When it comes to exercise, a lot of females still tend to gravitate towards the cardio machines rather than lifting weights.  

 

Why is that?  

 

Well, some women believe that if they start lifting weights, they may end up looking “manly” or becoming too bulky. However, this is extremely hard for females to accomplish. As women, our bodies don’t become naturally bulky because we have less testosterone than men, therefore we have less of the hormone that helps build muscle. So, lifting weights does increase muscle mass, but it will not make you look any less feminine.  

 

Essentially, what lifting heavy does is decrease the percentage of body fat while building muscle, thus making you look smaller and more toned. And unless you are training for a specific sport, for most women, losing body fat and increasing muscle tone is usually the goal!

 

This goal will not be accomplished by simply running on the treadmill for 30 minutes a day at the gym.  

 

 

Another reason to lift heavy is that it makes you feel more confident, strong, and powerful.

When you can finally shoulder press 25-pound dumbbells and deadlift 135 pounds, it is a great feeling! And believe me – you can get there.

 

Resistance training continually gives you something to work towards and become better at, which makes the workouts more engaging and enjoyable.  

 

 

One point I do want to add, is that a lot of female weightlifters only stay in the hypertrophy zone, and are hesitant to add in more power/strength focused days. I was once there, so I completely understand why some women choose to stay with lighter weights and perform 3 sets of 8-15. I was intimidated by this and thought I would hurt myself if I started to add in heavier weights. 

 

However, speaking from personal experience - it has been the exact opposite.

I experience less pain and feel a lot stronger since adding in heavier weights - and you can too!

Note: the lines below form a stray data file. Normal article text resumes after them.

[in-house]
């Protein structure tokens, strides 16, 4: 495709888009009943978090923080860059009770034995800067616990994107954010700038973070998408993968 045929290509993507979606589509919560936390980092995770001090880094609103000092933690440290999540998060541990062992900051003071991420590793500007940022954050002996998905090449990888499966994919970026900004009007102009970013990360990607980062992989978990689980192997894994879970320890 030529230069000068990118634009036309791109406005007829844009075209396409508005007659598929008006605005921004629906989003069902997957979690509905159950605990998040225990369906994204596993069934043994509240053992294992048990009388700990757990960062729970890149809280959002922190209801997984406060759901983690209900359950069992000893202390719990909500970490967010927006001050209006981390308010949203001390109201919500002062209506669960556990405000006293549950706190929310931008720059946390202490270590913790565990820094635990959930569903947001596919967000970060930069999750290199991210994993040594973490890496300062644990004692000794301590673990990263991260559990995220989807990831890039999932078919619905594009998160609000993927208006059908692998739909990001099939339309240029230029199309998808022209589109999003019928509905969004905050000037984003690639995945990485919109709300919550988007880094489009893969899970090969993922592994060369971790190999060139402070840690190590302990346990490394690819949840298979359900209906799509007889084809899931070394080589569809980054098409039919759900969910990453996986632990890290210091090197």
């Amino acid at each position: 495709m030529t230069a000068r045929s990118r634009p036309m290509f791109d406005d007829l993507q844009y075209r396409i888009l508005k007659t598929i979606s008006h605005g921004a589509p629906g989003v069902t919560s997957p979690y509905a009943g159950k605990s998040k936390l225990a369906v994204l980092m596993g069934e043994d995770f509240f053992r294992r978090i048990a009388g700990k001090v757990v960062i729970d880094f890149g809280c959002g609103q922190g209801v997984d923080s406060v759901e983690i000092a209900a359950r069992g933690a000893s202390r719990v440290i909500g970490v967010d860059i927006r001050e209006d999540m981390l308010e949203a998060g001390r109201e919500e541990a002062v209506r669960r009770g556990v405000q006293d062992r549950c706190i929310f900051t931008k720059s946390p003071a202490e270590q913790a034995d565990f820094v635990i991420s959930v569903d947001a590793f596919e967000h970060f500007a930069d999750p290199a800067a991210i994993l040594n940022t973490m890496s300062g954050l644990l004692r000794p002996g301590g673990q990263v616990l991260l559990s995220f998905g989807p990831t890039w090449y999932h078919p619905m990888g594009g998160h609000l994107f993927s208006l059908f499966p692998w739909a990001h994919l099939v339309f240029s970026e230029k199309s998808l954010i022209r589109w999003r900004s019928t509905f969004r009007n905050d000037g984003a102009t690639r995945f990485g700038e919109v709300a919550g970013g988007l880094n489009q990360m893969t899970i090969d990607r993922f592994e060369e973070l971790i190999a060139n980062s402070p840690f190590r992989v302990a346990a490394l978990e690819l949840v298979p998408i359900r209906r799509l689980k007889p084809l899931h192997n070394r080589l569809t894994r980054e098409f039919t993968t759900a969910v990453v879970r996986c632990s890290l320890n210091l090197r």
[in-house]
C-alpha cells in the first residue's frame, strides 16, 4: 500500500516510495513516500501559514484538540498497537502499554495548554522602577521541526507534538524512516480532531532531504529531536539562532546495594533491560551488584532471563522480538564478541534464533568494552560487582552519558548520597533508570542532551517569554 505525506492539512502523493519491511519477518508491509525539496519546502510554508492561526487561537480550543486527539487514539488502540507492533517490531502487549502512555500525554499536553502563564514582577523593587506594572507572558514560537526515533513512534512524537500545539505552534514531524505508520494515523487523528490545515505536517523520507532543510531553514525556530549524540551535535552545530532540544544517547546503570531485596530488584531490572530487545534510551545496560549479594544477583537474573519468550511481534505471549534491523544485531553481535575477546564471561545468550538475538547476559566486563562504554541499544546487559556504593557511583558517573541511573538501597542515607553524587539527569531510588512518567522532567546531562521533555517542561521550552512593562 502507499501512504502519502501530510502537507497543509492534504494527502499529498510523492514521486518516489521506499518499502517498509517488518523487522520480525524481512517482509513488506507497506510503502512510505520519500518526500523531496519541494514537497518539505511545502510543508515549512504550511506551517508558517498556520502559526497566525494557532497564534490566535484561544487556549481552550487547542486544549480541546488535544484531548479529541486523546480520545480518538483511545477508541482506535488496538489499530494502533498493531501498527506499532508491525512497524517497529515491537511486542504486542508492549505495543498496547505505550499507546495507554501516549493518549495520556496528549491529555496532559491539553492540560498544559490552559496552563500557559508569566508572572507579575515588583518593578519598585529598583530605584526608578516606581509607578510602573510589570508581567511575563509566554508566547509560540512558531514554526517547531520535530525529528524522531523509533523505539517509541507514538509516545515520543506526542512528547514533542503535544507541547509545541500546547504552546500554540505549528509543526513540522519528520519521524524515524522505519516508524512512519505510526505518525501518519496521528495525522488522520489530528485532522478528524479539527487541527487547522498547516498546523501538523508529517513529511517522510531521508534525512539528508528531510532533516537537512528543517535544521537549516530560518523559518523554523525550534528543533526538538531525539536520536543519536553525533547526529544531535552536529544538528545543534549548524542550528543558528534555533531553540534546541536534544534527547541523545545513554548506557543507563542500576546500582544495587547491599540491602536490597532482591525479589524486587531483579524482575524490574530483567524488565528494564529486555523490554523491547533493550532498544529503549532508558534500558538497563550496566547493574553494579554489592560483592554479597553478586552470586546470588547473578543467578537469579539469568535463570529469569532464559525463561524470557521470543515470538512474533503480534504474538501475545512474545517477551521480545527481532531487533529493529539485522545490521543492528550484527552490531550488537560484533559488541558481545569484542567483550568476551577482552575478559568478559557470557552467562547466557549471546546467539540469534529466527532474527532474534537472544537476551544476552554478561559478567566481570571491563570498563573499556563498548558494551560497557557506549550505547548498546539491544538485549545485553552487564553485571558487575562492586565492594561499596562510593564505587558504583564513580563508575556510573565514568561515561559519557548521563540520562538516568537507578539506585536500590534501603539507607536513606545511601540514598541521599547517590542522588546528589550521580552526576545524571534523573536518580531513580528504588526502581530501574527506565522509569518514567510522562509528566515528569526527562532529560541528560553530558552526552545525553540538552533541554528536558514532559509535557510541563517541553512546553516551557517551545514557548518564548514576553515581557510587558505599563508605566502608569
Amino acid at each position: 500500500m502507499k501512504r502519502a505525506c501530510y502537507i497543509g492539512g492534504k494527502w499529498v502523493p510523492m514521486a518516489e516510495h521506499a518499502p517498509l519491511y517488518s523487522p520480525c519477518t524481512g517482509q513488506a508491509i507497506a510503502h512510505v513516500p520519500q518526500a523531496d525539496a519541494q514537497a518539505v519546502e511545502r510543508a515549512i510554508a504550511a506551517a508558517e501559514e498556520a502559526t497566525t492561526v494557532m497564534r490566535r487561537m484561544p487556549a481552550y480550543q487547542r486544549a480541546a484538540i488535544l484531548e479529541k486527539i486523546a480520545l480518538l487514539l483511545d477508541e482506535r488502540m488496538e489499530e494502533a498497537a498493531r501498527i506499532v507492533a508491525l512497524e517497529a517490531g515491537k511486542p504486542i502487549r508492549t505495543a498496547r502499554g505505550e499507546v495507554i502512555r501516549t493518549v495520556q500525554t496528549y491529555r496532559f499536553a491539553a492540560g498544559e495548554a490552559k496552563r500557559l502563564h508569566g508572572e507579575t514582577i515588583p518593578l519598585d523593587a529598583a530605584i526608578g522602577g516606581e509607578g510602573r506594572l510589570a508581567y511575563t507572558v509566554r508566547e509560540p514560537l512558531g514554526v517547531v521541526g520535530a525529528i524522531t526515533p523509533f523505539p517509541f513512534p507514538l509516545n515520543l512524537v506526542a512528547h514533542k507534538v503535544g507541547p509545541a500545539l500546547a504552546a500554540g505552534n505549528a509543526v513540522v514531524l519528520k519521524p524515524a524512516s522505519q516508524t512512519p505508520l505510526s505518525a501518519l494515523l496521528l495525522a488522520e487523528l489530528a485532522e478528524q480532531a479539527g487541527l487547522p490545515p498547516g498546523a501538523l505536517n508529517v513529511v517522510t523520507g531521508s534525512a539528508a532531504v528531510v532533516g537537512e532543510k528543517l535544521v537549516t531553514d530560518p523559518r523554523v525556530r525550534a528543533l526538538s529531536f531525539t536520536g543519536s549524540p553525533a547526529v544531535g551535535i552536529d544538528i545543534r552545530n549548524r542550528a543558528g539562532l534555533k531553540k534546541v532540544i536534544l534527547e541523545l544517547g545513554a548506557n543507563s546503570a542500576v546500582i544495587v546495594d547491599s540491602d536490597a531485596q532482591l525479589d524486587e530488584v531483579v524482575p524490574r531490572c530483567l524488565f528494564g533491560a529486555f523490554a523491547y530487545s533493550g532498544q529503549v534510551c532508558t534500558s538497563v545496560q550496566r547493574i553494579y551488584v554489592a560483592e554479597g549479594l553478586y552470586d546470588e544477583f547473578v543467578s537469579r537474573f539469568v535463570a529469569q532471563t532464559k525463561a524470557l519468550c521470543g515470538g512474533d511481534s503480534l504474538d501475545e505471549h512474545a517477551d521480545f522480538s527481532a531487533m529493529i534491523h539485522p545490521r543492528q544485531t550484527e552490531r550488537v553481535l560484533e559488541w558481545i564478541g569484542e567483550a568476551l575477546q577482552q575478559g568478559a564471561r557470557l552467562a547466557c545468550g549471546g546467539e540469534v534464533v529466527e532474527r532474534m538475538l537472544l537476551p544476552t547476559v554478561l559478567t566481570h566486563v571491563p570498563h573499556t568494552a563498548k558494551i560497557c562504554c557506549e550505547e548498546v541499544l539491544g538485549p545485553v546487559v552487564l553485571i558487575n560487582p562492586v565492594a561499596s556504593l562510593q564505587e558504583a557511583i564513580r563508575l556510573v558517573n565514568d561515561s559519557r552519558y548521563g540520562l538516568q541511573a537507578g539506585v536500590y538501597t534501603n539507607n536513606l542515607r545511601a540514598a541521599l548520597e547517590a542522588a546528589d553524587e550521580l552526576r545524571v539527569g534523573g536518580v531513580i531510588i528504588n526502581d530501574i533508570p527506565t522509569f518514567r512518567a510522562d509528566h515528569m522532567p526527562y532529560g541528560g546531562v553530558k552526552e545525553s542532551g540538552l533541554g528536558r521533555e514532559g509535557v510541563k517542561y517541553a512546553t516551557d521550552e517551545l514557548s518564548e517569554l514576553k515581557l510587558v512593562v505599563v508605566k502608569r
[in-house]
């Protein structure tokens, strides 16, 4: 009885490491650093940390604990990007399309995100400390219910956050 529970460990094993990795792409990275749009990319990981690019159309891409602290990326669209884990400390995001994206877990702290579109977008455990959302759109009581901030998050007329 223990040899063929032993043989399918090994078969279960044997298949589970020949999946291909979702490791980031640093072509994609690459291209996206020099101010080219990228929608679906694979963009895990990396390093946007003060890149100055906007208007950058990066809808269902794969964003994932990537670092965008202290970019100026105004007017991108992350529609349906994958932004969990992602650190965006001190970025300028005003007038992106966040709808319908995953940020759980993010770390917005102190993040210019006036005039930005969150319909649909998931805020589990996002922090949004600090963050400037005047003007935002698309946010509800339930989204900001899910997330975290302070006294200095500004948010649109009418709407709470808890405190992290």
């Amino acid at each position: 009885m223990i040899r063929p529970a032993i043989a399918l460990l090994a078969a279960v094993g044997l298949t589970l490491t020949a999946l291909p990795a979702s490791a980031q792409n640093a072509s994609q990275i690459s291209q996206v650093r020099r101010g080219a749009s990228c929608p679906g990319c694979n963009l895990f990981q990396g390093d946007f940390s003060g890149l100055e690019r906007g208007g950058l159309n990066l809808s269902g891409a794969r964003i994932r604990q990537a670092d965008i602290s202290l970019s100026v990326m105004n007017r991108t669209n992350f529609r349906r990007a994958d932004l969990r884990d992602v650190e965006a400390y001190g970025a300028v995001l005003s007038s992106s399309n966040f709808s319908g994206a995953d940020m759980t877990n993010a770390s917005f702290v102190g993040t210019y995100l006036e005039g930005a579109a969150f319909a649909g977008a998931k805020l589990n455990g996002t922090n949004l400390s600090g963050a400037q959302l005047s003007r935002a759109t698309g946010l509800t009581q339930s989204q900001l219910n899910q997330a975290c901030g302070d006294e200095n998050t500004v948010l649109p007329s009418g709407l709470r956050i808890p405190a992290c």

Lifting weights not only makes you look better and feel more confident but also has tons of health benefits.

  • One health benefit is that it reduces your risk of chronic diseases such as cardiovascular disease and diabetes. Chronic disease is a huge problem in the United States, and one way to live a healthier life is by including weight training in your exercise program.
  • Also, as we age, we start losing muscle mass and bone density. To counteract this process and avoid developing osteoporosis in the future (which is a huge concern for women as we age), we should include strength training to remain strong and healthy.  
  • Additionally, strength training helps prevent and decrease musculoskeletal pain. For example, when someone comes in to see me, one of the most common complaints is low back pain. One of the treatment methods I would use if the pain is musculoskeletal in nature, is rehabilitation exercises for the low back. More specifically, I may start to introduce deadlifts or variations of this to start to decrease some pain and build more confidence in certain movements/positions. This is not to say that if you lift weights that you will never have pain, but you will be a lot less likely to suffer from chronic pain and have reduced occurrences of musculoskeletal pain.  

 

 

A common barrier that some women face when it comes to lifting is not knowing exactly how to use the free weights section of the gym or confidently perform the main lifts like squatting, deadlifting, bench press, etc.

I definitely understand this fear as I was once in those shoes. In high school the weight room was incredibly intimidating because there was not a lot of education on how to perform different lifts/movements or how to make my workouts purposeful.

This is exactly why there are tons of personal trainers and chiropractors/physical therapists with an exercise background that want to help you with this! We love teaching people how to perform movements correctly and structure an exercise/rehab program to suit your individual goals.  

 

I also want to make sure that you understand that I am not saying to avoid cardio workouts, because that is not the case. According to the American College of Sports Medicine, adults should get 150 minutes of moderate intensity exercise per week. This equates to 30-60 minutes 5 times per week or 20-60 minutes of high intensity exercise 3 days per week. Cardio not only aids in our overall cardiovascular and respiratory health, but also improves our ability to recover more quickly between sets when strength training.  

 

 

All of this being said, exercise should be fun and something that you look forward to doing every day.

Most women fall off of the exercise train when they are dreading their treadmill or elliptical workout at the gym. Make your workouts more enjoyable by adding in resistance training! This can be done by targeting every major muscle group at least 2-3 times a week. 

 

Happy lifting!

 

 

Dr. Sarah Sullivan, DC

 

 

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Dr. Sarah Sullivan

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